The decision is good news for employers who want to arbitrate.  If an employer establishes in district court that a plaintiff’s claims must be arbitrated and the district court dismisses the case, the plaintiff can immediately appeal the dismissal.  An employer that wants only to arbitrate could nevertheless be forced to litigate a potentially lengthy appeal.  But if a plaintiff’s case is stayed in the district court while arbitration proceeds, the plaintiff typically has no immediate avenue of appeal.  The dispute actually moves to arbitration. 

The Spizzirri decision does not affect whether claims should be compelled to arbitration.  But it provides uniformity across circuits about what happens in the district court after a case is compelled to arbitration.  The decision allows employers who enter into arbitration agreements with their employees to get their disputes into arbitration more efficiently. 

Seyfarth Synopsis: On April 29, 2024, the U.S. Department of Labor’s Wage and Hour Division released a Field Assistance Bulletin addressing the application of the Fair Labor Standards Act to use of artificial intelligence and other automated systems in the workplace.

Artificial Intelligence (AI) is seemingly ubiquitous.  By 2025, half of Human Resource departments are predicted to use AI in some capacity.  Employers are increasingly using AI-powered timekeeping systems or applications that can generate timecards, determine schedules and staffing, monitor performance, and process payroll (among many other benefits).  Against this backdrop, and pursuant to Executive Order 14110 (Oct. 30, 2023), the U.S. Department of Labor’s Wage and Hour Division (WHD) released a Field Assistance Bulletin (FAB) highlighting some of the compliance risks under the Fair Labor Standards Act (FLSA) associated with the use of AI in the workplace. 

Tracking Work Time

The FLSA generally requires that covered employees be paid at least the federal minimum wage for every hour they work and at least one and one-half times their regular rate of pay for each hour worked in excess of 40 in a single workweek.  One issue that often arises in wage-hour litigation is whether the employer had knowledge of any uncompensated work performed by an employee.  As noted here, courts generally hold that compensable work under the FLSA is work that employers require, know about, or should have known about.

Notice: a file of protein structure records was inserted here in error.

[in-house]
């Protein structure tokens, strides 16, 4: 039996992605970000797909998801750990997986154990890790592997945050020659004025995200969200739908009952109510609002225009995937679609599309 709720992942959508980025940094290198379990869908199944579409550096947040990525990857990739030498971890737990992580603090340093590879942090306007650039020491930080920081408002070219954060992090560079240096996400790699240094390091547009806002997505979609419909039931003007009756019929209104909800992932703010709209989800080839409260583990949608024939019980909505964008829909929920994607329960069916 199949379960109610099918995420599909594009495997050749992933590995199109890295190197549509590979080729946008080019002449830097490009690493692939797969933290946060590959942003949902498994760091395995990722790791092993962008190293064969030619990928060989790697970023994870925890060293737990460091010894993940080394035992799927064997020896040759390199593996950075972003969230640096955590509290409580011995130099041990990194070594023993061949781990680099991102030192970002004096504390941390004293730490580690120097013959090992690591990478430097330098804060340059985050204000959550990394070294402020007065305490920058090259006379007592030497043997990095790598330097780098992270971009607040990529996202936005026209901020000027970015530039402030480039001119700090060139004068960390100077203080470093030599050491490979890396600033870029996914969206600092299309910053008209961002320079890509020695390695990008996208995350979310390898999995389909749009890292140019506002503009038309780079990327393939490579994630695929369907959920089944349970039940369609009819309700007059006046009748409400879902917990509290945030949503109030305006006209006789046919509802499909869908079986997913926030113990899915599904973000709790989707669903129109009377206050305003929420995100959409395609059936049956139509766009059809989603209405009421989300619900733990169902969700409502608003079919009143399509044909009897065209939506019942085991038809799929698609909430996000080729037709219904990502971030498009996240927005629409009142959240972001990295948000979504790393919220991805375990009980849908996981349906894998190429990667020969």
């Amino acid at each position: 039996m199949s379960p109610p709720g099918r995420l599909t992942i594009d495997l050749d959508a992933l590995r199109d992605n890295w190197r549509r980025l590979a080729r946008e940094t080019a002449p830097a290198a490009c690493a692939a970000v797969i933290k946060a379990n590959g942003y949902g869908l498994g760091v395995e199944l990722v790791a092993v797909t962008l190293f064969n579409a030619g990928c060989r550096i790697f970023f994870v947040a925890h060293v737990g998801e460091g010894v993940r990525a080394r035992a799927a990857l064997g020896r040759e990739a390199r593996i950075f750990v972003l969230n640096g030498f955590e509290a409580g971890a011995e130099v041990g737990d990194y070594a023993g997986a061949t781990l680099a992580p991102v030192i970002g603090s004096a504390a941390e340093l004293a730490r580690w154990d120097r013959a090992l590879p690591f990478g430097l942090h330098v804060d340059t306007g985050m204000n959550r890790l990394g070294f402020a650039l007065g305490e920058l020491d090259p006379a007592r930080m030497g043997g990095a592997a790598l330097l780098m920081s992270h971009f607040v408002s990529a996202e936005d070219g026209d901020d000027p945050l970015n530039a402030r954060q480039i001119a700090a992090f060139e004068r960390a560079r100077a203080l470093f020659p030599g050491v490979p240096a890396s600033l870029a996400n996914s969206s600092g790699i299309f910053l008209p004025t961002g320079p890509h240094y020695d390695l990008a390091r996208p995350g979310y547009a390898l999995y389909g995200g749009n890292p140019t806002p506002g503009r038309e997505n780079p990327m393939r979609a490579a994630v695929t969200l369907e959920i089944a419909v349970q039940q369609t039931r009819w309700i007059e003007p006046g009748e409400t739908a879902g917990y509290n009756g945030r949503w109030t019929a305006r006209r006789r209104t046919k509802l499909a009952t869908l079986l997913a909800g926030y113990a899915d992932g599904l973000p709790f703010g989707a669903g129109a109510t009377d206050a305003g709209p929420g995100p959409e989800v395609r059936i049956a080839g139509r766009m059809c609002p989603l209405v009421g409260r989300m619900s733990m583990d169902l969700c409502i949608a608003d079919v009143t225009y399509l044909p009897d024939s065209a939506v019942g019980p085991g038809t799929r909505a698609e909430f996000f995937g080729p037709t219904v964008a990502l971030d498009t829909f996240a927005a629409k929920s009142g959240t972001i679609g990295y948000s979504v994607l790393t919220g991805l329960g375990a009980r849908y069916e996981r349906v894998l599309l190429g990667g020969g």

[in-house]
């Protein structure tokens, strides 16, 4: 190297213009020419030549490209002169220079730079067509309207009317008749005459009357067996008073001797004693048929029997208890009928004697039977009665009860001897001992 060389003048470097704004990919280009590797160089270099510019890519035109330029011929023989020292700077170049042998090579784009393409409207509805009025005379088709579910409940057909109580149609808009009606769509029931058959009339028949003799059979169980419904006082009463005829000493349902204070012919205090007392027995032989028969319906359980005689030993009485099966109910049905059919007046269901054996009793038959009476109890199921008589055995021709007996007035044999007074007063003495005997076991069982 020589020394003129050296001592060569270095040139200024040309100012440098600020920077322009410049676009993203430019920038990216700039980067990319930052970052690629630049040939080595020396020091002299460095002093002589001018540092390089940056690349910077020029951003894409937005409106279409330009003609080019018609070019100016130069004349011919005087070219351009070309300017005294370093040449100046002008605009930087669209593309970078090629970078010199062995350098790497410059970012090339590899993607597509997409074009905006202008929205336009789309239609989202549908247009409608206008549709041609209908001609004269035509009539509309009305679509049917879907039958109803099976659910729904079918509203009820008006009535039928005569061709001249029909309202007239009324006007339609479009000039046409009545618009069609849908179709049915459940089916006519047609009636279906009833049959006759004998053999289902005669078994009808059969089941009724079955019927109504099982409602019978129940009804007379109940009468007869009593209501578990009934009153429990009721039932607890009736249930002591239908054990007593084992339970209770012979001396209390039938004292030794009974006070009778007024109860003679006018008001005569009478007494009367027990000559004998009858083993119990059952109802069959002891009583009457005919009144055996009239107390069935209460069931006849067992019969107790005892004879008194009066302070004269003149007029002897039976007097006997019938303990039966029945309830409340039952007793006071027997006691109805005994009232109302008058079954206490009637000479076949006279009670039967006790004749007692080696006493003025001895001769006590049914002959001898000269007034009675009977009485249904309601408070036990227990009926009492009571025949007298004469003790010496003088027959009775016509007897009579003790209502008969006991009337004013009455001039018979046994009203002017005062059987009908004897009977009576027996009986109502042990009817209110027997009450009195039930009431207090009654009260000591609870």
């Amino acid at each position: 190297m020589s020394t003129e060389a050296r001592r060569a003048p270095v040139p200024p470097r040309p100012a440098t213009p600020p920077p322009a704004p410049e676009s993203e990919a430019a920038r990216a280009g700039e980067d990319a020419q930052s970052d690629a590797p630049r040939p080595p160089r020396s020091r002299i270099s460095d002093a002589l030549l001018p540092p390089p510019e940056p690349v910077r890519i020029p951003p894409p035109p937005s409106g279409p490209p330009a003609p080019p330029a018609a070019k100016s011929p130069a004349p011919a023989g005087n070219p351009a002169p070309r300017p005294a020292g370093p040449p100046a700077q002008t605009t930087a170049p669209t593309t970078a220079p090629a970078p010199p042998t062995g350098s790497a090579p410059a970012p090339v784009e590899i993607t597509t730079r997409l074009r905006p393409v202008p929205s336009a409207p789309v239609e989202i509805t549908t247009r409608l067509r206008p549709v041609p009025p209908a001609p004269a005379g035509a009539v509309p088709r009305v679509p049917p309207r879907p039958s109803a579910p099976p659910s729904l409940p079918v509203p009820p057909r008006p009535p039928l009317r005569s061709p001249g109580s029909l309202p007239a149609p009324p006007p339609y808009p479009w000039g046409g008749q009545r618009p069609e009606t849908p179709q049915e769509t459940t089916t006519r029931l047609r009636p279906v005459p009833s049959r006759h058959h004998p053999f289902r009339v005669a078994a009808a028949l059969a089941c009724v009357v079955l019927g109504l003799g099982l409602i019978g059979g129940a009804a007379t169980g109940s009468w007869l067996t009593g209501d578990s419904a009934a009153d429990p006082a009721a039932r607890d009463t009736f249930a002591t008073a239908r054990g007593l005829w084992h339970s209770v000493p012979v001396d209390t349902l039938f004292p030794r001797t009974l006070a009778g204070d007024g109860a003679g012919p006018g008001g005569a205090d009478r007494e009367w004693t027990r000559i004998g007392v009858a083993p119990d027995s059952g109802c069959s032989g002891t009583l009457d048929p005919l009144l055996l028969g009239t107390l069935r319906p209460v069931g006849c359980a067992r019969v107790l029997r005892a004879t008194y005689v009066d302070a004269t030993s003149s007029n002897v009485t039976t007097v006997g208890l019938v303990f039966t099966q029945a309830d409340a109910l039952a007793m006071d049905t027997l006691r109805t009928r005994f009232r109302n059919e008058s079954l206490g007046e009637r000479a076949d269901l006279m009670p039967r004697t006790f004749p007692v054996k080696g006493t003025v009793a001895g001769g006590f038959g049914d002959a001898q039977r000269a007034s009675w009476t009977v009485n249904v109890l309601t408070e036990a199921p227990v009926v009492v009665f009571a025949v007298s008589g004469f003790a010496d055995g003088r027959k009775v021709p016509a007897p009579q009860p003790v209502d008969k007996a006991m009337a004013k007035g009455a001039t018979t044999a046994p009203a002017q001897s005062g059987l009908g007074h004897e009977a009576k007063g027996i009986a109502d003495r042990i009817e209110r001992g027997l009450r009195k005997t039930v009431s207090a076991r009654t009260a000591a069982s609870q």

Traditionally, employers tracked time worked through either time clock machines or timesheets.  Increasingly, however, AI is being used for automated timekeeping in which software tracks when workers sign in and out of work and then determines an employee’s “active” and “idle” time.  For example, some AI-driven software monitors remote workers by taking screenshots of their computers at set intervals and collecting data, including keyboard activity and application use, to generate a timecard every 10 minutes throughout the day.  The software only records as time “worked” when the system detected “active” work, such as moving a mouse or a keystroke. Any periods of perceived inactivity are considered non-compensable idle time, which would not be reflected in the employees’ pay. 

WHD notes that this type of software may lead to wage-hour liability.  “An AI program that incorrectly categorizes time as non-compensable work hours based on its analysis of worker activity, productivity, or performance could result in a failure to pay wages for all hours worked.”  Although WHD does not provide examples of incorrectly categorized idle time, such examples may include AI-powered monitoring software failing to fully account for the time employees spend working away from their workstation; offline time spent thinking, strategizing, or resolving problems; time employees spend reviewing and researching hard copy documents or taking handwritten notes; or any offscreen engagement with clients or customers (among other “offline” activities).        

Monitoring Break Time          

The FAB also provides that employers must ensure that any AI-powered monitoring software recognizes compensable breaks.  Generally, short breaks of 20 minutes or less taken during the workday are generally counted as compensable hours worked, while uninterrupted breaks of 30 minutes or more are not.  See 29 C.F.R. §§ 785.18, 785.19. 

Traditionally, employers monitored break time through employees recording the start and end of their break.  By as WHD notes, “[s]ome timekeeping systems now incorporate AI to make predictions and to auto-populate time entries based on a combination of prior time entries, regularly scheduled shift times and break times, business rules, and other data.”   Moreover, automatic meal and break deductions are often a preferred default setting for employer timekeeping software, where a set period of time (e.g., 30 minutes) is automatically deducted from non-exempt employees’ pay for any given lunch period. 

According to WHD, such software may result in an FLSA violation, and provides the following example: “an employee usually takes a 30-minute unpaid meal break but skips the break on a particular day due to their workload.  Without appropriate human oversight, a system that automatically deducts the break from the employee’s work hours based on the employee’s past time entries could result in the employer failing  to properly record and pay the employee’s hours worked.”

Waiting Time